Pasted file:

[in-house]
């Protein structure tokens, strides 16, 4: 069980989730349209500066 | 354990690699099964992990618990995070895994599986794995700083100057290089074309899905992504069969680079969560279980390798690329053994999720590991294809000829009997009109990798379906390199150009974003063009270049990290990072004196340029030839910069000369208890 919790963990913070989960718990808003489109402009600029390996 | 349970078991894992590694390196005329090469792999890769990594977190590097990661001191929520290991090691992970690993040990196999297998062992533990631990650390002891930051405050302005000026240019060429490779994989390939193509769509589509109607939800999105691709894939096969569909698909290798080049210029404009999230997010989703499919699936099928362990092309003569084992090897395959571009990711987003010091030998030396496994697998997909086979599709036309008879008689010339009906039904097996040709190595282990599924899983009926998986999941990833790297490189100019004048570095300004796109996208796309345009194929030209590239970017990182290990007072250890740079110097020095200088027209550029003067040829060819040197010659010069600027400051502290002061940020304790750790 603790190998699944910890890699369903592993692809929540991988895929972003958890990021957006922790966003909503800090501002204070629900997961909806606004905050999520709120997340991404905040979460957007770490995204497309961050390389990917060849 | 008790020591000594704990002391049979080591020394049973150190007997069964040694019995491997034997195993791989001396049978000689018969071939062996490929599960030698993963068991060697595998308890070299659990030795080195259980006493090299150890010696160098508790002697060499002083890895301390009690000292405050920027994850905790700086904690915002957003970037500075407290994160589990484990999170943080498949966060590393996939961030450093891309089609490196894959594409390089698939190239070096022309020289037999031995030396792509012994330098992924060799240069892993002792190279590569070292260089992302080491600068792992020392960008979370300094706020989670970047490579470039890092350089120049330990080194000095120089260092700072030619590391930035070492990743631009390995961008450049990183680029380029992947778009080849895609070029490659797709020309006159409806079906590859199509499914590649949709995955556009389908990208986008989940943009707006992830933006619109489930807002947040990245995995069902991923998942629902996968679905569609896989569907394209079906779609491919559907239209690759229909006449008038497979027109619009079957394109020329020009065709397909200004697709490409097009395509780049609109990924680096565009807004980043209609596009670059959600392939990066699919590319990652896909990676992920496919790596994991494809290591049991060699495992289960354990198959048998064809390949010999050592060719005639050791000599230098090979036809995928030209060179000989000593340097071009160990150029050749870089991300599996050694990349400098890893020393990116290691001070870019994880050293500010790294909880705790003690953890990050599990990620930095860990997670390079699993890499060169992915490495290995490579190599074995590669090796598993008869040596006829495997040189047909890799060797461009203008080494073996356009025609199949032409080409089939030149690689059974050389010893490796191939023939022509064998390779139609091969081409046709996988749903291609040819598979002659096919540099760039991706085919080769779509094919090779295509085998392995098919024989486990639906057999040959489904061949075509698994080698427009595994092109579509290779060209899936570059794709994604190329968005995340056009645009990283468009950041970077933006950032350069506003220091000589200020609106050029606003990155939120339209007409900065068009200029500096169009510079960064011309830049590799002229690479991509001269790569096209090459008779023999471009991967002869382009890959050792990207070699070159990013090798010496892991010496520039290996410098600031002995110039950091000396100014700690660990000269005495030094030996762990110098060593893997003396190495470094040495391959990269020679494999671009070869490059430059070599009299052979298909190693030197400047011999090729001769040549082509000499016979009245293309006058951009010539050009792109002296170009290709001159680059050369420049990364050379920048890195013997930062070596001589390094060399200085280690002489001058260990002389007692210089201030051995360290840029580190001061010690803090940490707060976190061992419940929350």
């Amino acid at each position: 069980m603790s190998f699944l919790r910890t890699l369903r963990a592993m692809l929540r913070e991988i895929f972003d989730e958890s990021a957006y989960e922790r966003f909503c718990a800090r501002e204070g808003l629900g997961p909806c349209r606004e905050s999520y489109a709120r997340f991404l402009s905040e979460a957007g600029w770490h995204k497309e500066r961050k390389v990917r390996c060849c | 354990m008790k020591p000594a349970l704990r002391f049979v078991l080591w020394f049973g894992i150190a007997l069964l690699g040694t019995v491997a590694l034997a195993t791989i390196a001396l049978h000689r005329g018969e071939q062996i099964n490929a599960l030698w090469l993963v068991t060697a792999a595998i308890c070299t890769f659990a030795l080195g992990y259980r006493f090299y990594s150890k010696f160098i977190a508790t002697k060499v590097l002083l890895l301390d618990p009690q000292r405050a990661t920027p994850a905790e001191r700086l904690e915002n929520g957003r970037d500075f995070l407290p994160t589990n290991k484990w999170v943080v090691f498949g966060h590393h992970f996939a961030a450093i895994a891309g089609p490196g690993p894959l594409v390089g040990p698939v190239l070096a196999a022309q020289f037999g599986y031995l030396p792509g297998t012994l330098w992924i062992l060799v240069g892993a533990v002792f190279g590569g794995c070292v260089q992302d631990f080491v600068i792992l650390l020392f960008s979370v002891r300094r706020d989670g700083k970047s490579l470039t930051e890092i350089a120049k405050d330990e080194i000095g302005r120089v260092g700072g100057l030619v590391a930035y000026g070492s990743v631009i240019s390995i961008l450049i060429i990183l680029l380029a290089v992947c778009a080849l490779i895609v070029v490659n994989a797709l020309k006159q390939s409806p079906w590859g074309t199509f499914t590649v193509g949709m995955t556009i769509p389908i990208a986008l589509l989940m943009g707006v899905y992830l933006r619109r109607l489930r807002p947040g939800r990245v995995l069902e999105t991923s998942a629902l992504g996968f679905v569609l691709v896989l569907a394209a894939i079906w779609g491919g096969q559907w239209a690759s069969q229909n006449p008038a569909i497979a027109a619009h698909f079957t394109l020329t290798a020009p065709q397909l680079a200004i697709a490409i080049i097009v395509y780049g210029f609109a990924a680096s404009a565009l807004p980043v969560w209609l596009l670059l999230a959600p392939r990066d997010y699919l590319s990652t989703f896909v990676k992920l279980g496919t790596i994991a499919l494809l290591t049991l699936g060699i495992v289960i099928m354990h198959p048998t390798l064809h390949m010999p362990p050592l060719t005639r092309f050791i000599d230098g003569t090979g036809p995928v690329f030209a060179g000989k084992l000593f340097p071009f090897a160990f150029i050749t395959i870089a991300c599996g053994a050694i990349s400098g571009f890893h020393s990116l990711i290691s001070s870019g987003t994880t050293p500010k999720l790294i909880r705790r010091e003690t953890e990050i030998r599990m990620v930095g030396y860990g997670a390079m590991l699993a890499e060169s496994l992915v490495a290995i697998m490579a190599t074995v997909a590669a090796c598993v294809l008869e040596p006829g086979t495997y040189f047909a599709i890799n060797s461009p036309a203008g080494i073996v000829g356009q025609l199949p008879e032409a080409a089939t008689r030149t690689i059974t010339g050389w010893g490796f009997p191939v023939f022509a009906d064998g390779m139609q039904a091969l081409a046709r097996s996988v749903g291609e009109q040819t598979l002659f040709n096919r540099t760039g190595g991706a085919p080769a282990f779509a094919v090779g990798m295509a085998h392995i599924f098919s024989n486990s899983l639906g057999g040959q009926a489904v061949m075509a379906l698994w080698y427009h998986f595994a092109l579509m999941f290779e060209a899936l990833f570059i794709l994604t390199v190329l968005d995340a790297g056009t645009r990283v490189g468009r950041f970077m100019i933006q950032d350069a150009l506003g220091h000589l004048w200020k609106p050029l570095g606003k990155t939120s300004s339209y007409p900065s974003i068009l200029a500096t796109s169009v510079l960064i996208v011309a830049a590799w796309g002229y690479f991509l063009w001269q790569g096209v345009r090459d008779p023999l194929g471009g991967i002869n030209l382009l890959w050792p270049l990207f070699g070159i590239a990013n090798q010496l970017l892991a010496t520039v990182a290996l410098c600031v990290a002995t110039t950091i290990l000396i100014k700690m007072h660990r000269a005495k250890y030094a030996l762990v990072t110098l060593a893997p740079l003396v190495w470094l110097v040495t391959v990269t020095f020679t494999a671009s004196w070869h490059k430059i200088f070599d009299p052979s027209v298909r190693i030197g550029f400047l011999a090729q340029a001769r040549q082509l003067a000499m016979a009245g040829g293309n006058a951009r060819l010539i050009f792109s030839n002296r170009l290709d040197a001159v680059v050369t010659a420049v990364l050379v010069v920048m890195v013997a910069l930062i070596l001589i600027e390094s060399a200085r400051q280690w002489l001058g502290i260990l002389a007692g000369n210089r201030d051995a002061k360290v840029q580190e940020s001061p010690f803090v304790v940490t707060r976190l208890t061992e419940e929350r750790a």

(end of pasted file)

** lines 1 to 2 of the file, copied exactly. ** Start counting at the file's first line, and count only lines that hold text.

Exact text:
[in-house]
């Protein structure tokens, strides 16, 4: 069980989730349209500066 | 354990690699099964992990618990995070895994599986794995700083100057290089074309899905992504069969680079969560279980390798690329053994999720590991294809000829009997009109990798379906390199150009974003063009270049990290990072004196340029030839910069000369208890 919790963990913070989960718990808003489109402009600029390996 | 349970078991894992590694390196005329090469792999890769990594977190590097990661001191929520290991090691992970690993040990196999297998062992533990631990650390002891930051405050302005000026240019060429490779994989390939193509769509589509109607939800999105691709894939096969569909698909290798080049210029404009999230997010989703499919699936099928362990092309003569084992090897395959571009990711987003010091030998030396496994697998997909086979599709036309008879008689010339009906039904097996040709190595282990599924899983009926998986999941990833790297490189100019004048570095300004796109996208796309345009194929030209590239970017990182290990007072250890740079110097020095200088027209550029003067040829060819040197010659010069600027400051502290002061940020304790750790 603790190998699944910890890699369903592993692809929540991988895929972003958890990021957006922790966003909503800090501002204070629900997961909806606004905050999520709120997340991404905040979460957007770490995204497309961050390389990917060849 | 008790020591000594704990002391049979080591020394049973150190007997069964040694019995491997034997195993791989001396049978000689018969071939062996490929599960030698993963068991060697595998308890070299659990030795080195259980006493090299150890010696160098508790002697060499002083890895301390009690000292405050920027994850905790700086904690915002957003970037500075407290994160589990484990999170943080498949966060590393996939961030450093891309089609490196894959594409390089698939190239070096022309020289037999031995030396792509012994330098992924060799240069892993002792190279590569070292260089992302080491600068792992020392960008979370300094706020989670970047490579470039890092350089120049330990080194000095120089260092700072030619590391930035070492990743631009390995961008450049990183680029380029992947778009080849895609070029490659797709020309006159409806079906590859199509499914590649949709995955556009389908990208986008989940943009707006992830933006619109489930807002947040990245995995069902991923998942629902996968679905569609896989569907394209079906779609491919559907239209690759229909006449008038497979027109619009079957394109020329020009065709397909200004697709490409097009395509780049609109990924680096565009807004980043209609596009670059959600392939990066699919590319990652896909990676992920496919790596994991494809290591049991060699495992289960354990198959048998064809390949010999050592060719005639050791000599230098090979036809995928030209060179000989000593340097071009160990150029050749870089991300599996050694990349400098890893020393990116290691001070870019994880050293500010790294909880705790003690953890990050599990990620930095860990997670390079699993890499060169992915490495290995490579190599074995590669090796598993008869040596006829495997040189047909890799060797461009203008080494073996356009025609199949032409080409089939030149690689059974050389010893490796191939023939022509064998390779139609091969081409046709996988749903291609040819598979002659096919540099760039991706085919080769779509094919090779295509085998392995098919024989486990639906057999040959489904061949075509698994080698427009595994092109579509290779060209899936570059794709994604190329968005995340056009645009990283468009950041970077933006950032350069506003220091000589200020609106050029606003990155939120339209007409900065068009200029500096169009510079960064011309830049590799002229690479991509001269790569096209090459008779023999471009991967002869382009890959050792990207070699070159990013090798010496892991010496520039290996410098600031002995110039950091000396100014700690660990000269005495030094030996762990110098060593893997003396190495470094040495391959990269020679494999671009070869490059430059070599009299052979298909190693030197400047011999090729001769040549082509000499016979009245293309006058951009010539050009792109002296170009290709001159680059050369420049990364050379920048890195013997930062070596001589390094060399200085280690002489001058260990002389007692210089201030051995360290840029580190001061010690803090940490707060976190061992419940929350």